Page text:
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Blackfriars Bridge

Blackfriars Bridge

Structure Information

Figure1: Location of Blackfriars Bridge [1]

I’ve came across Blackfriars Bridge during my last bicycle ride around Jubilee Gardens. Blackfriars Bridge is an arch designed structure that crosses the River Thames about a mile away from the famous London Eye and located between Waterloo Bridge and the Millennium Bridge.

Opened  for public circulation in November 1869, the 5 spans bridge is 923 feet long and, was designed by the English Civil Engineer Joseph Cubitt. Due to an increasing traffic, the initial 70 feet wide structure had been widened to the actual 105 feet. Funding came from a charitable trust “Bridge House Estates” on behalf of the City of London

 

Figure 2: Blackfriars bridge in 2018

Historical Significance

The original Blackfriars Bridge was the third to be constructed in central London after London Bridge and Westminster Bridge. The present Blackfriars Bridge consists of five wrought iron arches and was built in replacement for the first crossing toll bridge “William Pitt Bridge” designed by Robert Mylne with nine semi-elliptical arches made out of Portland stone and was poorly executed. The use of wrought iron was unique at the time of the inauguration, however not the first time to be used. Joseph Cubitt was conjointly working on another similar project: the Blackfriars railway Bridge adjacent to this structure. Both structures look a lot alike with the use of the material iron which made construction much less time consuming (five years) versus the nine years of construction for the original stone designed by Mylne. The structure was inspired and also inspire tourists across the world. Here is an old image of the Original Blackfriars Bridge

Figure 3 : Original Blackfriars Bridge in 1775 [2]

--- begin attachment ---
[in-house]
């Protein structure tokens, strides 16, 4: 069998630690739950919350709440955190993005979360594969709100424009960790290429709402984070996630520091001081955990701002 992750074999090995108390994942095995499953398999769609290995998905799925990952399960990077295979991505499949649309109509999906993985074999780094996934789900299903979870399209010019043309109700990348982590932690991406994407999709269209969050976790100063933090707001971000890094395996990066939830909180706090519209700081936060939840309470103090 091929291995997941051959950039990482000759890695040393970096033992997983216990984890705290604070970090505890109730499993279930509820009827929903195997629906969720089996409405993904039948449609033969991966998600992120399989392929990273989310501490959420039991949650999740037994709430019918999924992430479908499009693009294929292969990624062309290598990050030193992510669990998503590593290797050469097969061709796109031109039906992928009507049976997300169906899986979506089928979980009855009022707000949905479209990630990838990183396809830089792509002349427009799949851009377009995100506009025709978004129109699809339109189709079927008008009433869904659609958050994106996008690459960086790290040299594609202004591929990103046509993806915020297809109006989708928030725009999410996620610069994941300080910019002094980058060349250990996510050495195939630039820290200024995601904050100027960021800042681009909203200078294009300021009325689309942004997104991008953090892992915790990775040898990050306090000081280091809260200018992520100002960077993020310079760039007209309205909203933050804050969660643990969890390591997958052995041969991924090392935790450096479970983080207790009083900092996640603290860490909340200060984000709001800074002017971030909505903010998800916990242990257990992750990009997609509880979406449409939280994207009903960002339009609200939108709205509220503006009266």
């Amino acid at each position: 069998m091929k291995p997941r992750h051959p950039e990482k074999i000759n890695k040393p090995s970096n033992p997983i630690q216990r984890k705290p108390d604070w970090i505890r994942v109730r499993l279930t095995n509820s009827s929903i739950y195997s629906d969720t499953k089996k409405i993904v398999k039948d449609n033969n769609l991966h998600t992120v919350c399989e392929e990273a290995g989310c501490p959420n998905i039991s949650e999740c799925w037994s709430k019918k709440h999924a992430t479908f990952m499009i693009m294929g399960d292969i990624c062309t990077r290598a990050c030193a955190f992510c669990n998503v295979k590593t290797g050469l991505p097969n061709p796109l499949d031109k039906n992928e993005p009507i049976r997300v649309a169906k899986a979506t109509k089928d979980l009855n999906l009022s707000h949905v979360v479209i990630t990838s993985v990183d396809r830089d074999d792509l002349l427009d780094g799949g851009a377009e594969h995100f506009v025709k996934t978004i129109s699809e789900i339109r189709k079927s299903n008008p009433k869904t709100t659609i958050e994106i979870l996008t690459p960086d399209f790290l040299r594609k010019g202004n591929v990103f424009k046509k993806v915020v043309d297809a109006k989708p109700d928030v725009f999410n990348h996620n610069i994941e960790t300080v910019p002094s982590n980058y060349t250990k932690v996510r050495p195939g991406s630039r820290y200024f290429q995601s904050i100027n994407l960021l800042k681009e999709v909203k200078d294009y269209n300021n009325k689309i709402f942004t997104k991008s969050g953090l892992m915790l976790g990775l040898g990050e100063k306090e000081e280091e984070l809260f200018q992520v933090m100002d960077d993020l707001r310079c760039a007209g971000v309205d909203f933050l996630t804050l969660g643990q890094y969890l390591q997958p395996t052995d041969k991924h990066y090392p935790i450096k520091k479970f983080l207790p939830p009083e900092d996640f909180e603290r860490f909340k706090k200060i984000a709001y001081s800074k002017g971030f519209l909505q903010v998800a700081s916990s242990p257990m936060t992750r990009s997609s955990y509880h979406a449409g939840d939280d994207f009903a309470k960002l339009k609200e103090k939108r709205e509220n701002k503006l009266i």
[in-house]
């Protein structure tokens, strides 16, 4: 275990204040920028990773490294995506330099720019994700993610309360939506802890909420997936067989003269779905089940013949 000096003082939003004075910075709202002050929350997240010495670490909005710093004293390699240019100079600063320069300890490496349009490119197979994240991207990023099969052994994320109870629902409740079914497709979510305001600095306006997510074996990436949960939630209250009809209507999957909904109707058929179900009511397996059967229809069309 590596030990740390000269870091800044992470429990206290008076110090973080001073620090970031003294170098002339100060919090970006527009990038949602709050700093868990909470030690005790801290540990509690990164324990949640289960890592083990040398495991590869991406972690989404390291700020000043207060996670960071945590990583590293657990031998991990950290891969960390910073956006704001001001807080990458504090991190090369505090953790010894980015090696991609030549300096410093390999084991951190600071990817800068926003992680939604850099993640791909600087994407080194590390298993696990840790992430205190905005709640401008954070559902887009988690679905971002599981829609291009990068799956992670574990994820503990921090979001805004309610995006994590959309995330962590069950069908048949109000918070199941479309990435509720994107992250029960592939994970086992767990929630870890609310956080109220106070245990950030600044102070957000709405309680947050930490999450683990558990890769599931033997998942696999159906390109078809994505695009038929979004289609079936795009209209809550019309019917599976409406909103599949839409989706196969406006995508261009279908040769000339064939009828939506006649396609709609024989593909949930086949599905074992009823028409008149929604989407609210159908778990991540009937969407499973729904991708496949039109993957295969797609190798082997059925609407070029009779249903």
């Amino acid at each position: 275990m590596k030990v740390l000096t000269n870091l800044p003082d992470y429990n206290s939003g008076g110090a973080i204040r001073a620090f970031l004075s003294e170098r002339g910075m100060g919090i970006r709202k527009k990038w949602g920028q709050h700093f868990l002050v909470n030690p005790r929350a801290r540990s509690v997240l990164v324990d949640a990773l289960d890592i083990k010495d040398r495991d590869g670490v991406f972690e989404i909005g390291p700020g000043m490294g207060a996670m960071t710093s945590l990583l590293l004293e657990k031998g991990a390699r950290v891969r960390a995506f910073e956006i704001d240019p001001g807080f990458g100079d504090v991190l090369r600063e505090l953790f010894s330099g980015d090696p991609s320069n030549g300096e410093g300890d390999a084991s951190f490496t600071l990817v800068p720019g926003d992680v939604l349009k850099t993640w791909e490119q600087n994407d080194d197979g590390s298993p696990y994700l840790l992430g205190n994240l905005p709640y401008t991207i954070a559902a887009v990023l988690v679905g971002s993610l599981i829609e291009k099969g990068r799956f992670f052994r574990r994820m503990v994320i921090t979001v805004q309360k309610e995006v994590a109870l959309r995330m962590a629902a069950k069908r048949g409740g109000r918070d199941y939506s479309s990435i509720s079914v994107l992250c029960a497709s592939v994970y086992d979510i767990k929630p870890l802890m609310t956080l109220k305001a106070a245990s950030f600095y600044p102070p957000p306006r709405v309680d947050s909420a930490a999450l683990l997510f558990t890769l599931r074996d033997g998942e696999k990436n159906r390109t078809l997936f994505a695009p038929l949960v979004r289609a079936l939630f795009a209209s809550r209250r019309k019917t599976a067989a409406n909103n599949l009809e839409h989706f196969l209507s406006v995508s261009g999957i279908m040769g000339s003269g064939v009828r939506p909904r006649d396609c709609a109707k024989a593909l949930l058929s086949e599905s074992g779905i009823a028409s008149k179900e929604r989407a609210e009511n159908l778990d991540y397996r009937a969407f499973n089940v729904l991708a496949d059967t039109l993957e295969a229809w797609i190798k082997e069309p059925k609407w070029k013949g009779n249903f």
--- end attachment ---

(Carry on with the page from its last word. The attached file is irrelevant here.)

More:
Cultural Significance

Figure 4: Blackfriars at night

Blackfriars Bridge was inaugurated by Her Majesty the Queen Victoria herself on the 6 th November  1869. The international notoriety of the structure came into play thirteen years after the opening when a former chairman of a renowned Italian bank was found dead on one the arches. What seemed to be at first a suicide was later proven to be a murder by the Mafia to whom he was related and indebted. Sounds like a movie isn’t? Decorations on the structure are historically meaningful. It is said that this bridge marks the boundary between sea water and salt water in the Thames and the choice of bird subjects reflects this idea: sea birds on the downriver side, fresh water birds on the other. For instance, the pulpit-like shape at the ends of the bridge is purposely designed in reference to Black Friars while the stone carving on the piers of the bridge was in respect for the marine life and seabirds. The dedication of the bridge to Queen Victoria was represented by her statue which was by the way funded by a certain Alfred Seale Haslam. Used as road and pedestrian bridge, the Blackfriars’ structure boosted the pride of the Londonians, especially of the merchants crossing the bridge for their daily activities leading to donations from the wealthy ones for the funding of the House Estate Trust which is an organization in charge of four other Thames bridges. Guess who is the trustee? The City of London! Yes, the City relies on these funds to insure repairs and maintenance of the infrastructures within the limits of the city.

 

Structural Art

The Bridge has to qualify for the rule of the three E’s (Economic, Efficiency and Elegance) in order to be called a structural art. As shown in the following section, the load path for the structure is clearly represented despite the multiples decorative elements in place which consolidate the aesthetic-elegance aspect of the design. The load path could be seen from the deck trough the multiple trusses and transmitted to the piers. It has been relayed that the City of London had been clear during the design phase of their expectations of an ornamental structure which justify the decorative semi-circular columns on both side of the bridge. The bridge costed  £151,000 at the time; worth a roughly  amount of £17M in 2017 [3] , which make me consider the costs to be within the limits of reasonable during that period. Don’t get me wrong, I’m not saying that the same structure -if it had to be designed today- couldn’t be evaluated more cost-efficiently! Anyway, with the three E’s checked out, I could affirm that the Blackfriars Bridge is definitely a structural art.